African Walnut, also known by its botanical name Lavoe trichilioides (Meliaceae), is a beautiful, versatile timber with a range of uses. The buff or pale brown sapwood is easily distinguishable from the heartwood, which is a deep bronze or golden-brown streaked with black gum lines. The grain of African Walnut is typically interlocked, but can be straight, and has a uniform fine texture, with distinct growth rings and a glossy surface. Quarter sawn surfaces can show an attractive ribbon figure with alternating areas of dark and light wood. African Walnut is a great choice for cabinetmaking, furniture and turnery, and is often sought after for its unique and striking appearance.
The wood is not a true walnut, but its range of uses and attractive appearance make it a popular choice for many woodworking projects. If available from sustainable and legal sources, African Walnut can be used to create beautiful, long-lasting pieces of furniture or artwork.
Benin Walnut, Ghana Walnut, Nigerian Golden Walnut, Alona Wood, Congowood, Bibolo, Eyan, Lovoa, Nivero Noy, Dibetou (France), Noyer D'Afrique
Walnut (African) wood is moderately durable
The drying and seasoning of Walnut (African) is dependant on a number of factors; the speed in which it is processed after felling and logging, the method of drying and the specific kilns or location (if air dried). Generally the care taken by those processing the wood will have an impact on its drying and seasoning. As an overview; Walnut (African) - dries easily and fairly quickly with little impact on the grade and quality of the wood. There may be some distortion and existing shakes may extend during seasoning. Heart shakes are fairly commons and can cause splitting. There is small movement in service. Please note that all wood is liable to move when in service plus there can be dimensional change. The extent of this will depend on; the stability of the species itself, the conditions it is exposed to, the coating, decoration and protection. You will find more information about the suitability of this wood, for any proposed application, by using our interactive system and the filters shown.
African Walnut has medium crushing strength, low bending strength and resistance to shock loads, very low stiffness and tolerable steam-bending qualities. Walnut works well by hand or machine, with a slight blunting effect on tool edges. Planing is generally good but interlocked grain can cause lifting. Pre-drilling is advised for nailing and screwing. Walnut turns, moulds, drills and glues well and stains adequately. Filling is recommended before finishing.
Furniture, Cabinetry, Carvings, Musical Instruments, Bowls, Turnings, Flooring, Veneers.
Guide - 10-18% for KD (+/- 2%)
Commonly asked questions about African Walnut Wood
Is Walnut a hardwood or a softwood? Walnut is a hardwood. It is the same for; is African Walnut hardwood or softwood? - African Walnut is a hardwood.
Most groups/families of species share the same characteristics but this normally relates to their life as plants. Individual species do not always share the same characteristics as their relatives, in terms of the wood. Many factors influence how we use the wood and what we use it for, including where it grows, how it is forested, how it seasons/dries, etc. The answers to the following common questions, therefore relate to this particular species/wood and not the Walnut family as a whole. Even more specific – our answers relate to the wood (as we know it) in its form as a useable resource.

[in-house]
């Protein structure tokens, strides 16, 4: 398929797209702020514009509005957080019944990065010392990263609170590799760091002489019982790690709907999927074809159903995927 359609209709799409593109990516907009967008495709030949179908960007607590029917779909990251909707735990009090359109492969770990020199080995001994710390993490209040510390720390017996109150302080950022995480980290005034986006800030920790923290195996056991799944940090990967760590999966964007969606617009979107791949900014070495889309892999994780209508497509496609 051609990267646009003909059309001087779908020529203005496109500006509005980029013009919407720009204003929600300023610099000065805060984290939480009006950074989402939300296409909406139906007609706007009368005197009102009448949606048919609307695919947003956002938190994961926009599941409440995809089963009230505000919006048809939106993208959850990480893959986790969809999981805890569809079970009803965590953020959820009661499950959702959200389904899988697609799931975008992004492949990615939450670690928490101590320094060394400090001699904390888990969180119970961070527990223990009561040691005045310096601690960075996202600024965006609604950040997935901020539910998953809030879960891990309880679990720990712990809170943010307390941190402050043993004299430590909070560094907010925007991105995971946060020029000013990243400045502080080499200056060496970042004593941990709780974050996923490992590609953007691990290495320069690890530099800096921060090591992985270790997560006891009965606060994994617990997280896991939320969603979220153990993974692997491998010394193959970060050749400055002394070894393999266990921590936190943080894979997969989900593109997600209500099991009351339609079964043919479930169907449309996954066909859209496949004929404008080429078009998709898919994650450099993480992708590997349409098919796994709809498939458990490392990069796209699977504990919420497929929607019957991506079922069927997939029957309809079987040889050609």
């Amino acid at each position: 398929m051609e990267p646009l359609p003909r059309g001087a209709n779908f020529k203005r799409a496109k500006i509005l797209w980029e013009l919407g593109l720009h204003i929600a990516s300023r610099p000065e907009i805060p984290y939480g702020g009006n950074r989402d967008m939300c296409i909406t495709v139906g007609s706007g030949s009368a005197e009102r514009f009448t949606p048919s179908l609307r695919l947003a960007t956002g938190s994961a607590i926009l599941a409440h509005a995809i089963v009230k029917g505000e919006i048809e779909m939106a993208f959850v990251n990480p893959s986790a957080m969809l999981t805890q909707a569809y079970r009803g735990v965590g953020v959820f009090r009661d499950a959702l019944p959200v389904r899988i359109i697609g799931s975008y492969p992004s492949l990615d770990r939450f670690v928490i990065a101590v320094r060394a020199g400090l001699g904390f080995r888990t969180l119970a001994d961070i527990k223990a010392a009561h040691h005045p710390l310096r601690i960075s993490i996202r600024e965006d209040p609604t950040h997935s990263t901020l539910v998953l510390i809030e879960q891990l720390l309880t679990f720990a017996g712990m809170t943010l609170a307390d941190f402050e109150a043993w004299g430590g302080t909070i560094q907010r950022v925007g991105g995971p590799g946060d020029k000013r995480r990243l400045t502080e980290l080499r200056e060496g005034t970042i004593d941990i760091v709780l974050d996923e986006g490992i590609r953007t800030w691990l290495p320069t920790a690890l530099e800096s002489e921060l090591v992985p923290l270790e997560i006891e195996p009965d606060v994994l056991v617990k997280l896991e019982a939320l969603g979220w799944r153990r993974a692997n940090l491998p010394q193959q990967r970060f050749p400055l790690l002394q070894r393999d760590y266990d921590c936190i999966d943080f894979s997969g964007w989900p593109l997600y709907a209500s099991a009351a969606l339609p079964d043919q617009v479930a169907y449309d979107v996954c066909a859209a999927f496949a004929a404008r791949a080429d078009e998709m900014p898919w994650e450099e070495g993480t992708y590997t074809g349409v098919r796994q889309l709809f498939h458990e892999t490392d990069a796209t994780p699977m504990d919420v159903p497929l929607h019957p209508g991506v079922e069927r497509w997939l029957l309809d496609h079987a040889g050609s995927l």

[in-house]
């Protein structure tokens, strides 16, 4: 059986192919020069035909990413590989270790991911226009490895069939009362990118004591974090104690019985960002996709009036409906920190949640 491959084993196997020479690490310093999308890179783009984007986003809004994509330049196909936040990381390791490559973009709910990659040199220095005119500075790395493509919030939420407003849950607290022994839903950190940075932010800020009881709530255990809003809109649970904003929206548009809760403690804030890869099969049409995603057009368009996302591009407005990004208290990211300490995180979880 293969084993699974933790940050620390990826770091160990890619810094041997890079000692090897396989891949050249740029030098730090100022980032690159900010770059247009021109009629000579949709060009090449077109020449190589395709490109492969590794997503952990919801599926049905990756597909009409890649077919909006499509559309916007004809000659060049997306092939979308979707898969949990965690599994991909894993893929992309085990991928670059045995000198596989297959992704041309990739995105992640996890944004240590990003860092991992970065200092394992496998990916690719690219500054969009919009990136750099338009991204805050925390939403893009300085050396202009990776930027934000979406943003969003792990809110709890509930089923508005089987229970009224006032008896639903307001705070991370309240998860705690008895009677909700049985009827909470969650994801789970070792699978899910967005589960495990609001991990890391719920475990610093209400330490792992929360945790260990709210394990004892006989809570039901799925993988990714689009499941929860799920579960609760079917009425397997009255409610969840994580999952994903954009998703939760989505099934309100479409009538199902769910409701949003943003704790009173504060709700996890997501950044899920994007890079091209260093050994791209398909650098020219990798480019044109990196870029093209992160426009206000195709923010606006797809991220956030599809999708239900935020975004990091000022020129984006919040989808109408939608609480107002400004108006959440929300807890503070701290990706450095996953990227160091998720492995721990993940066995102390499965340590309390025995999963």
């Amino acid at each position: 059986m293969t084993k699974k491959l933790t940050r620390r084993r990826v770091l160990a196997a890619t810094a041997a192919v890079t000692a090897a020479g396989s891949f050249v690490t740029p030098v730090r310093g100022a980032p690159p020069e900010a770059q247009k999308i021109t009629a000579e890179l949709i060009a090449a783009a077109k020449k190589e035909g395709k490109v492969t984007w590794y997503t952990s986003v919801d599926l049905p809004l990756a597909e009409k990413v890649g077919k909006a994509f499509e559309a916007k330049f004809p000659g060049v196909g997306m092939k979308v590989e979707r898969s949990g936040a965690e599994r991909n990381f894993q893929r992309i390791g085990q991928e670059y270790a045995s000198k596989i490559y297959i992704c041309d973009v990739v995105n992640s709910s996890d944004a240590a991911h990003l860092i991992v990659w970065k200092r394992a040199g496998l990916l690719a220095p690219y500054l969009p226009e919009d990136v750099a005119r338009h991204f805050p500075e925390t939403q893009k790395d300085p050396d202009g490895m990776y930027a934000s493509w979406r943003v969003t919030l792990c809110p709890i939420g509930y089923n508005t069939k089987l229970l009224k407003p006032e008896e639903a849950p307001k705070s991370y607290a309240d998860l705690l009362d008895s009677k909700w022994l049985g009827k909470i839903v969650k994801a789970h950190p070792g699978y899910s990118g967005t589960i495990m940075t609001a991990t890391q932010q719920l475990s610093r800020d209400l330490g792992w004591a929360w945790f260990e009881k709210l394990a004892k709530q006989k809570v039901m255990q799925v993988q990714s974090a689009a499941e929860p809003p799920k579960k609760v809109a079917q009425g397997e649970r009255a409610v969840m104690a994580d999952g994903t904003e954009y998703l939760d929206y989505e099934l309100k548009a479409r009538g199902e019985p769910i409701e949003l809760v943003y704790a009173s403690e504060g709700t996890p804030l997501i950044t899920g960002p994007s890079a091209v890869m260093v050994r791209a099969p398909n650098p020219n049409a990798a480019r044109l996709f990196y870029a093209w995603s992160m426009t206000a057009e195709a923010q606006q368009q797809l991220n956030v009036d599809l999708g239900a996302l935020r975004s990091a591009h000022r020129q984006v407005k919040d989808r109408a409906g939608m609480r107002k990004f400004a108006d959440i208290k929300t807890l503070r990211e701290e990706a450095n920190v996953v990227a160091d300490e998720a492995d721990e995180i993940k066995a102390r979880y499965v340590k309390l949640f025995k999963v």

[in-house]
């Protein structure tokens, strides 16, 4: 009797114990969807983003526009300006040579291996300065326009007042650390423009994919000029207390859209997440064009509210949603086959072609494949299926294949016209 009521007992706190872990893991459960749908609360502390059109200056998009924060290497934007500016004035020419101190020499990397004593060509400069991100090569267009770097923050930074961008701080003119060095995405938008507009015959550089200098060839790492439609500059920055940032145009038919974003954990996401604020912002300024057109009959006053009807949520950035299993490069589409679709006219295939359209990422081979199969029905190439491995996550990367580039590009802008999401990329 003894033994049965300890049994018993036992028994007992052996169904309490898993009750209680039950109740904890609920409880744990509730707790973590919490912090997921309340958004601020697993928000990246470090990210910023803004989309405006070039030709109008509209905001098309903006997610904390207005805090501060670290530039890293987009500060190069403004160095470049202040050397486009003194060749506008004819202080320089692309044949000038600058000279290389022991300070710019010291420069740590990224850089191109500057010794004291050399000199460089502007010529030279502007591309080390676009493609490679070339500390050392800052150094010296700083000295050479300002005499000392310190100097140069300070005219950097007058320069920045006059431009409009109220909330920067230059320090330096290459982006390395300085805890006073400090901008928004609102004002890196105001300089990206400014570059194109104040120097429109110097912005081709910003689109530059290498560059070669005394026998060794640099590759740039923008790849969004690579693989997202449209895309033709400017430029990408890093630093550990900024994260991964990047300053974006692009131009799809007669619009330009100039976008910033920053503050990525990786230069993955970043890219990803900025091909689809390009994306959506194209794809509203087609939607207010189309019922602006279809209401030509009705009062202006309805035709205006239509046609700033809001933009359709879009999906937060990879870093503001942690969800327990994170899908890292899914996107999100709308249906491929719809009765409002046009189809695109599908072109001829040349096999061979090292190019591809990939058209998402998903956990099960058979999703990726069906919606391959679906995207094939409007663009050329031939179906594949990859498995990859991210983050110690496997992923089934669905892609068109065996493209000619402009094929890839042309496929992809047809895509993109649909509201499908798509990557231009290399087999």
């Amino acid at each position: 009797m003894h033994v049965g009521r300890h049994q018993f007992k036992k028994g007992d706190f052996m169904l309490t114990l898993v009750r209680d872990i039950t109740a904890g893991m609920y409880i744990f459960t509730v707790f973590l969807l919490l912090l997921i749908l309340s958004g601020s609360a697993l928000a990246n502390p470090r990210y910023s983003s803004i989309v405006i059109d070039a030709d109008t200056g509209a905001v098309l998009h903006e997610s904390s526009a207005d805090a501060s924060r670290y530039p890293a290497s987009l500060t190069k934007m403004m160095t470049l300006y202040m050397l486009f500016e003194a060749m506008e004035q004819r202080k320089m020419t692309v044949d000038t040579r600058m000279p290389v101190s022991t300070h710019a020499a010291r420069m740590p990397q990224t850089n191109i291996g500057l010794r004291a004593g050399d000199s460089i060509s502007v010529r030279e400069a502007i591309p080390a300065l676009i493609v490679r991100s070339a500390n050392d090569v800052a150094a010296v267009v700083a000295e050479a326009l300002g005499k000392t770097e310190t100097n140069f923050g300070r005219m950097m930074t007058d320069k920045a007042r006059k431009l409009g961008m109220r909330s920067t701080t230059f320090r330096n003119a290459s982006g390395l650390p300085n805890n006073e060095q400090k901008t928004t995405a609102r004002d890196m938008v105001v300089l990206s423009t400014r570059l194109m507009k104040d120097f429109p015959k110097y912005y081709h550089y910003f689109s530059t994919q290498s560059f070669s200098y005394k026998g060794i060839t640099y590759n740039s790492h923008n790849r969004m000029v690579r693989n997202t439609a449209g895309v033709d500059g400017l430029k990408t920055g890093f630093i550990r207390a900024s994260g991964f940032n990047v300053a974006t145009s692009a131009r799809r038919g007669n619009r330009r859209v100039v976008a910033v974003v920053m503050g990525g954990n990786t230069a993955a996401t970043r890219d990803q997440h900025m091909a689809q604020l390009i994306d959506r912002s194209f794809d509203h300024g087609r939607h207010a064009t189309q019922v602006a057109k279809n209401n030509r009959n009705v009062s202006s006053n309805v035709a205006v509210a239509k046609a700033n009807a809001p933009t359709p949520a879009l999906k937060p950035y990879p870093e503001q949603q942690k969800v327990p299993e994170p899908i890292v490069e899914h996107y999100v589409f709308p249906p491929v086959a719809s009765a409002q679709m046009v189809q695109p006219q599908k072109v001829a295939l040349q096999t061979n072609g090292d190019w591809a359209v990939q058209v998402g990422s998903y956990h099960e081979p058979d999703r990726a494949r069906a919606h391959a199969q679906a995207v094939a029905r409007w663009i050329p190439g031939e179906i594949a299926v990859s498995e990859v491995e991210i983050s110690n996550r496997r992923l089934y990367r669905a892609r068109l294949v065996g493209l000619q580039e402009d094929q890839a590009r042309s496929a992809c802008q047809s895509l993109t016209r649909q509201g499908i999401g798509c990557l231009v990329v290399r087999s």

What colour is African Walnut? African Walnut can be described as black/very dark brown, brown, dark brown, dark red
Is African Walnut good for outdoor use? or is African Walnut good for exterior use? African Walnut is most suited for internal/interior use. African Walnut should not be used as an exterior/external timber (without treatment).
Whether the wood is naturally durable or not we would still recommend that it is decorated and/or coated with a suitable product to provide protection and/or maintain its appearance. This even applies when using the wood internally as, even subtle, changes in temperature or humidity will affect the wood. This will depend on the application/purpose of the wood and the user’s desired appearance. We also recommend that a recoating, care and maintenance programme is adhered to, for the life of an exterior wood. Wood cannot rot if it is kept dry – coatings and decoration can provide this protection. All of that said there are many durable timbers that are often left to weather naturally and will last for many years untreated/coated – movement and visual changes will occur but this is sometimes the desired effect. All wood is hygroscopic (it 'wants' to be in tune with its environment) it will therefore take on water from moisture in the air (or when directly exposed to or submerged in water) and ‘release it’ when dry or exposed to heat. This, inevitably, results in movement and dimensional change. For more about moisture in wood please click here - Moisture in wood